111 it written about anywhere whether or not the tsar's mother held a grudge against her brother in law, king george, for denying nicky assylum?  i would imagine there would have been some harsh words exchanged at some point.  i try to put myself in her place...and when i do, i think i would have a hard time forgiving him.

so i am gathering, from what ortino said, that there was never any chance of the tsar or his family escaping.  possibility might have been if king george would not have rescinded his offer of assylum to the imperial family....but that is already water over the bridge.  and the bolsheviks could have made it difficult even if they had been guaranteed assylum somewhere.  is that the general consensus?

what a terribly sad, sad tragedy.  the tsar and his family were star crossed from every direction.  it's seems that nothing ever worked out for them.  the only part of their lives that was left untouched was their love for each other.  and that, i think, is what draws us all to them.

i would like to know how the tsar's mother, sister, uncles, and cousins were rescued.  it seems like, if they could flee the country, then, the tsar and his family could have somehow made it out too.  i don't understand this completely.  i know the tsar was stubborn and naive, but surely he had to see the danger that he and his family were in the longer they stayed in russia.  you would think that he could have made his own escape a bargaining issue for his abdication.  in other words, "i will abdicate the throne as soon as my wife, children and i are safely out of the country."  i think the provisional government would have done it just to be rid of them and not to have to worry about what to do with them.  this really baffles me.  any insights on this?

i didn't realize that nylon wasn't invented yet.  thank you for that info.  i have never been to the crimea either....but it is as far south as turkey...and in pictures you can see palm trees.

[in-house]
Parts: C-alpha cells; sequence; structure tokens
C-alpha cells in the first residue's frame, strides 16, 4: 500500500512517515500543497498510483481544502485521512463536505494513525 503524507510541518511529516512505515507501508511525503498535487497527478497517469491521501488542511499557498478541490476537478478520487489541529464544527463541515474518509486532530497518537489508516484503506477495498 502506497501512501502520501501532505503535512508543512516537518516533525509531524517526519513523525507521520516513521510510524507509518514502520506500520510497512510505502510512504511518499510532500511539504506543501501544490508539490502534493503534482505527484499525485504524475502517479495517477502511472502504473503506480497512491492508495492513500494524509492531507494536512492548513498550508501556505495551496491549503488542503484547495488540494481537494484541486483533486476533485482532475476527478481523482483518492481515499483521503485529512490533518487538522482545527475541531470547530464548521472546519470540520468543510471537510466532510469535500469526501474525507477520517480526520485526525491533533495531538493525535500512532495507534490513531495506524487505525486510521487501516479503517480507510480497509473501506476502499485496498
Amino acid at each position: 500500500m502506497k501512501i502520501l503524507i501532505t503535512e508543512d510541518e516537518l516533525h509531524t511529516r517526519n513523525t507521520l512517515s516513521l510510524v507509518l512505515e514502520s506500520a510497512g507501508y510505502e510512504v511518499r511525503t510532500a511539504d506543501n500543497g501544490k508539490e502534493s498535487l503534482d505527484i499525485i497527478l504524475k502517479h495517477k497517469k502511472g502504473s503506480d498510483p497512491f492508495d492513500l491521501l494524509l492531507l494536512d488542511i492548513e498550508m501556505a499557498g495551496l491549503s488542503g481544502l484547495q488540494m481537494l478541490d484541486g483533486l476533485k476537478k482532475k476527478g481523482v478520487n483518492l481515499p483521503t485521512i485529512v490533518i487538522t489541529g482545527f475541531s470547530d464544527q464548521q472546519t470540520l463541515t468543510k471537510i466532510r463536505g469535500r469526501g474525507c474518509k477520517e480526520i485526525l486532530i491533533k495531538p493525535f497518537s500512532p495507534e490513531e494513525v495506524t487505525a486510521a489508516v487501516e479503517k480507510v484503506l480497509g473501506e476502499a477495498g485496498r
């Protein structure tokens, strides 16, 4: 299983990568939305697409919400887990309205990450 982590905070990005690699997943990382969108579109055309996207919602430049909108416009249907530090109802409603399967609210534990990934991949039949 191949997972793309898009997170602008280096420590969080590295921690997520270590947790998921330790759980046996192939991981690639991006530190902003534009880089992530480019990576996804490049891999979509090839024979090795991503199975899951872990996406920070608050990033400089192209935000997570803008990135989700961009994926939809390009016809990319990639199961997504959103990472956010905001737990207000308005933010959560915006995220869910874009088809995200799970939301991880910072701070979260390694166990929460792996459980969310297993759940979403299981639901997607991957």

i still think they had to have been uncomfortable.  don't you find stockings too hot for summer?  the nylon tends to make you sweat.  also,  when the humidity is high, there is no way i can wear long sleeves.  i know that it was victorian custom to cover well...but i can't understand how they could look so cool and comfortable.  i know i would look drenched, flushed, and  especially in the crimea, which is almost desertlike conditions.

being the type of person who dresses for comfort as well as style, i find it difficult to understand how the grand duchesses tolerated the clothing that they had to wear in the summertime.  all those layers and hats and stockings.......and in the middle of the summer!  maybe the humidity was really low in russia or something.  but if they had summer weather like most of us have, they had to be very uncomfortable.  can anyone enlighten me on this?

To one and all:  This video can be purchased at  It is the best documentary I have seen on the Romanovs so far.  Very emotional because of all the family footage.

Having Fun! / Re: NAOTMAA and Their Looks
« on: July 04, 2006, 01:23:30 AM »
i think tatiana and anastasia look like their mother's side of the family and olga and maria look like their father's side.

on the A&E video  titled "Nicholas and Alexandra"  there is choral music that plays over and over throughout the film.  does anyone know what these songs are?